Here are a few things that can be helpful, in addition to what you mentioned.

1. Take an opportunity to use an affiliate link on the Interview to products that the interviewee has published. This generates revenue for your site, and enables you to support your work financially.

2. Interview people with large followings. One of the biggest interviews I ever did was with Leo Babauta during the first few weeks of my blog. I was terrified when I asked him, but he said yes. To date, it’s still one of the most popular stories on my blog. Don’t be afraid to ask people who seem inaccessible. Why? Because they’ll probably say yes, and if they don’t, no harm done.

More importantly, asking for an interview puts you on their radar.

Now that I have a large following, I’ve found that I always have time for interviews. The reason for this is simple: interviews help everyone. They build great content for your blog, they lead to more exposure for the interviewee’s blog.

Every time I get an interview request, I can’t help but say yes.

Corbett Barr June 9, 2010 at 10:20 am

Hey Ev, thanks for the bonus tips!

I love your idea of including an affiliate link. That is a great way to “dip your toe in the water” with affiliate marketing, without worrying about being overly promotional or “sales-y.”

You’re absolutely right about how most people (even big names) will have a hard time saying “no” to an interview. With my first couple months of blogging, I interviewed both Chris Brogan and Chris Guillebeau, two people I couldn’t have imagined would actually say yes to my request.

Mars Dorian June 9, 2010 at 10:03 am

So simple but true,

I have started doing this recently, Corbett, and it’s working like magic – both ways. Always when I want to know some valuable info, I ask the digital maverick for his opinion. It’s about time someone put the message out there ;)

Corbett Barr June 9, 2010 at 10:21 am

Thanks for the validation, and I’m glad this technique is working for you too!

Heather Villa June 9, 2010 at 10:04 am

Super Post!
This is something that takes a simple email, tweet, or facebook message to start the ball rolling on and it can provide you with OUTSTANDING results! And the best part is – it’s F R E E

My experience in Listening to a CRAPPY Interview: (names have not been used to protect the innocent)

I will say that I had recently listened to an interview in which a not so well know blogger interviewed a super-social media big name A-lister. I was excited to listen to the interview so I followed the link to it from the A-lister’s blog. So I got to the ‘interviewer’s’ blog and began to play the audio. It sucked. Not just a little bit – but it sucked so bad that I actually wanted to tell the A-lister to remove their plug for that ‘interviewer’ because, well, it was just really that bad!.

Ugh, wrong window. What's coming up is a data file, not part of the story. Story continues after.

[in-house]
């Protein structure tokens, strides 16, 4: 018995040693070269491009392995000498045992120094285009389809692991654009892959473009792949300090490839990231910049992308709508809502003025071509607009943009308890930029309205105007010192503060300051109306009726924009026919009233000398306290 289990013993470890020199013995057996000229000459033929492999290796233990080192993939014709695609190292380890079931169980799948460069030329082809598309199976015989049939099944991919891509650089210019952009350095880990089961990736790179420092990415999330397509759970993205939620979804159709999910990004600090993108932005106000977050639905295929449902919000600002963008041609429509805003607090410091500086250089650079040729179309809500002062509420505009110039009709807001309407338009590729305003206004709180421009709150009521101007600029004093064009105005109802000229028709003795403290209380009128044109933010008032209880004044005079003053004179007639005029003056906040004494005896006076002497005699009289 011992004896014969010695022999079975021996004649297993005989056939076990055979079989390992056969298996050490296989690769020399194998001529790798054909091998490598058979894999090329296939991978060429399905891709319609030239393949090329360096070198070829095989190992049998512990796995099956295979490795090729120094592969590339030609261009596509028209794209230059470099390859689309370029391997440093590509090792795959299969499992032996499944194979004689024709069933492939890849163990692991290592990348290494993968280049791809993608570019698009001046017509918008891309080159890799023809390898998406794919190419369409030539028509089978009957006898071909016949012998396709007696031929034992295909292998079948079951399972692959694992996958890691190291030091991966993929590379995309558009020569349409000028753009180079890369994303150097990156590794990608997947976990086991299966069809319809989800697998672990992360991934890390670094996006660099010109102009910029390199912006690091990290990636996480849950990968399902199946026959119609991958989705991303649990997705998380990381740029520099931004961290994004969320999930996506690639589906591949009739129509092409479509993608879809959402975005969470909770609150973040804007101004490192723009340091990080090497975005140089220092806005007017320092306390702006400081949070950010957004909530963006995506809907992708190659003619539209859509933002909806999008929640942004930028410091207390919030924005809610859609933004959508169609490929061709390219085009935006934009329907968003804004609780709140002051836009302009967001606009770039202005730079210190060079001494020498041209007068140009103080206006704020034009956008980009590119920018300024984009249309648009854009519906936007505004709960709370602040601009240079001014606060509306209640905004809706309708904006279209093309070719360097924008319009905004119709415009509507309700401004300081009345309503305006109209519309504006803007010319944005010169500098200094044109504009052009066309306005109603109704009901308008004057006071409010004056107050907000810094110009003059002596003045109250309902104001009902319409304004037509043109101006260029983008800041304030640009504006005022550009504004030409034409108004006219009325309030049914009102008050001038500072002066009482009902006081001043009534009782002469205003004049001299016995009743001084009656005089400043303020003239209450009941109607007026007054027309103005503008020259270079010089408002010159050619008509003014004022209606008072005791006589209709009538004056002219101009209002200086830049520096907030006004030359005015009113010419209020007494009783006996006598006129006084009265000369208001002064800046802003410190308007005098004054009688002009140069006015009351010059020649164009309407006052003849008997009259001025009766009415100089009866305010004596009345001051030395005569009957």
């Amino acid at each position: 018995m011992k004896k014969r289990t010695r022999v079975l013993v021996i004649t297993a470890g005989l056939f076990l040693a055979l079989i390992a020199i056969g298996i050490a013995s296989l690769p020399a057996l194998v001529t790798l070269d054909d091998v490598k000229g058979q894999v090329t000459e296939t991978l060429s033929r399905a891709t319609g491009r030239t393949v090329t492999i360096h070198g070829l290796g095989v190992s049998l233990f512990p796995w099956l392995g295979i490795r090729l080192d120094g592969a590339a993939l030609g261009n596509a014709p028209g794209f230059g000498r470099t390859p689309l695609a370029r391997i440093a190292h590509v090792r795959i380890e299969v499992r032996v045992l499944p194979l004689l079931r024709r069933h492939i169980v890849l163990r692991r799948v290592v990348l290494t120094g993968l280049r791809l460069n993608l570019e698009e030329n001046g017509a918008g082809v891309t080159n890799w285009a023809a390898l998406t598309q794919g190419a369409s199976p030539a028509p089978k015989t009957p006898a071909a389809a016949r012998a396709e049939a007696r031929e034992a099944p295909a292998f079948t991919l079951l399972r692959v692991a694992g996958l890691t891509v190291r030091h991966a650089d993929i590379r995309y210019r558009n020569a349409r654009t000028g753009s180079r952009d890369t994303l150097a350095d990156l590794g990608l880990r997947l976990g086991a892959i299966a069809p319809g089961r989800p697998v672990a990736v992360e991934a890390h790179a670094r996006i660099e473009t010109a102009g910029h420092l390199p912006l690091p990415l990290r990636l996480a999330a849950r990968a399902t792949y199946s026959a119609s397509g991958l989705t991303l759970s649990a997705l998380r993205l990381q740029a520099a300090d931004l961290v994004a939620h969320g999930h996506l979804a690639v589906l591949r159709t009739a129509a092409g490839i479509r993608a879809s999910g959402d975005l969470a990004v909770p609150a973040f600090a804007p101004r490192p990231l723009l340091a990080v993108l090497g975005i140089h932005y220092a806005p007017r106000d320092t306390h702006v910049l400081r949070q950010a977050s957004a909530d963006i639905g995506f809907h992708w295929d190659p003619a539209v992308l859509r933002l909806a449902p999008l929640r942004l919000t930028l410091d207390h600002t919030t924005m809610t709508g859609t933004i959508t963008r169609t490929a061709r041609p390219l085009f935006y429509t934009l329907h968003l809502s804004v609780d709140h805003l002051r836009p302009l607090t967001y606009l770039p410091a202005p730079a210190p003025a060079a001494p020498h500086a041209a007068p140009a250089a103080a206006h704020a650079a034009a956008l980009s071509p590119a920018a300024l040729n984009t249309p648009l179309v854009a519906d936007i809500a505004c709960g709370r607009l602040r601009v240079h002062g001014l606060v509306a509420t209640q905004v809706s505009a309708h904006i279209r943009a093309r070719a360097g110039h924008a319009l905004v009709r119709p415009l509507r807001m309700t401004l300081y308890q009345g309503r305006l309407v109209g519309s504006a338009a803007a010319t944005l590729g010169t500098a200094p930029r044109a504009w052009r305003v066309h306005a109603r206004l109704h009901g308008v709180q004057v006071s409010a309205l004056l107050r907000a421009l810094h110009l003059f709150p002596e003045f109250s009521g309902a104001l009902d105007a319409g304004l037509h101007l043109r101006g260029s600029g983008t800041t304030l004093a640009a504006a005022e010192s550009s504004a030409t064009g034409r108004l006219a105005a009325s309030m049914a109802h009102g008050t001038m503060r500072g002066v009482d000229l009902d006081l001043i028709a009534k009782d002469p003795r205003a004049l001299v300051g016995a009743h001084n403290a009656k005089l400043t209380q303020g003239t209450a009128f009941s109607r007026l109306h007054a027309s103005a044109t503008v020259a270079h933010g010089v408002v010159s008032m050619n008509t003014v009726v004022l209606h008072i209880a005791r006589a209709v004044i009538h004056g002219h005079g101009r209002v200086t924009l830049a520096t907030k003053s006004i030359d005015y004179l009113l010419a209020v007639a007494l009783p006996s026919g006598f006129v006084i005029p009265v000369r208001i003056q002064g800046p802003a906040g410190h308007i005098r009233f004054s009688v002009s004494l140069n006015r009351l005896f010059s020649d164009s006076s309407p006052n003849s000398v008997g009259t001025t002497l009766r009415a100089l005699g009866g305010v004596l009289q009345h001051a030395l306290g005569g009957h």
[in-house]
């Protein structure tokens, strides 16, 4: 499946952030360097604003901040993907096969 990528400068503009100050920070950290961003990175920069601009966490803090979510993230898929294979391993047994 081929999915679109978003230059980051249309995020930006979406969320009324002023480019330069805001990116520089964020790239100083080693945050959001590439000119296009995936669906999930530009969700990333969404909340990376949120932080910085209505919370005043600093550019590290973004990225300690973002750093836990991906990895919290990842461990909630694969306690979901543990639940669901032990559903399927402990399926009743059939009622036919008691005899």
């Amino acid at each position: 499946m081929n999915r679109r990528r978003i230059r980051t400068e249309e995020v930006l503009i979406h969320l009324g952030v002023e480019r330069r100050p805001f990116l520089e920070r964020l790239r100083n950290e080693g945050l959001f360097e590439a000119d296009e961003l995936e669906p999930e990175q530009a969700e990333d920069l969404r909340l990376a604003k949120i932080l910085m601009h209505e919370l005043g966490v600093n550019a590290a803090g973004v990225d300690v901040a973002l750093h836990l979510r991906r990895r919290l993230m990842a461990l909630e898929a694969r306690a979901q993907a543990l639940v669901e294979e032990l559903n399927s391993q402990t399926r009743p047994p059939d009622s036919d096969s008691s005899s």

Through out the interview the interviewer asked the A-lister questions and after the questions were answered instead of further pursuing details, elaborations, etc. they replied with “hmmmm, ok, yeah” There was actually a point in which the A-lister had to correct the interviewer with terminology that kept being used because it was incorrect.

You know, I could probably write an entire post about it!
Nonetheless – this is a really great thing to do if you sit down and plan out your questions etc – maybe discuss the format with the person you interview to prevent a catastrophic failure of a post!

Corbett Barr June 9, 2010 at 10:24 am

Yeah Heather, I love how easy it is to get the ball rolling on interviews. Lots of people are actually preferring Twitter for communications these days, so you can often get the interview process started in 140 characters or less.

Ugg, I hate crappy interviews too! And I think you’re right, it usually comes down to how engaged the interviewer is. If they’re just following a pre-defined script and not digging in to the important parts, listeners are just going to feel unsatisfied (or in your case maybe even a little angry about it).

Srinivas Rao June 9, 2010 at 10:53 am

Corbett,

Thanks for the shoutout and the interview. As you can imagine I have plenty to say on this subject since I’ve done over 60 interviews at this point. It’s definitely a learning process and a skill that you refine with time. One of the biggest things that I sucked at when I first started was listening. So, it would throw the flow off the interview. Once you become really focused on listening to what the blogger is telling you, the rest is like clockwork. I have three questions that I ask in an interview which are prepared before hand and the rest is basically on the fly. The reason I’m able to do this is because I use those questions to give a basic structure, but all the rest of the questions that I build into an interview are actually based on the answers that a person gives me.

Everett’s points above are spot on. Interviews do help everyone. They help the listeners, they help the interviewer, and they help the interviewee. Without giving it all away since i”ll probably be sending a guest post about this is the idea of providing an incentive to every touch point. An interview has multiple touch points: the interviewer, the interviewee, and the audiences of both bloggers. If you can figure out a way (which I’ll talk about in the guest post) to provide value at every touch point, then you can really do some great stuff with the interview.

One thing I would say is not just to interview the people with the biggest followings. To our own surprise some of our most popular interviews have been with lesser known bloggers. In fact the idea for BlogcastFM started based on a weekly series called Interviews with Up and coming Bloggers. Some of those people (i.e Kelly Diels,) are actually now quite famous.

Corbett Barr June 9, 2010 at 2:20 pm

Awesome, Srini. Thanks again for posting the interview, and I look forward to that guest post you mentioned here.

Great point about the up-and-coming interviews. Sometimes you just really know when someone is going to be a hit, and exposing them to your audience early is really helpful to everyone.

Adele February 23, 2011 at 8:04 pm

Hi Corbett,

Just discovered your site yesterday and have been immersed in it for hours. I’ve been forwarding links to friends. Wicked content and I appreciate your common sense appoach to building a successful online business.

p.s. Thanks for the mixergy link too – just the sort of thing I was craving!

David Crandall June 10, 2010 at 8:19 am

I’ll totally keep you in the loop on this. I’m still a little nervous about it, but was encouraged by Everett’s comment below.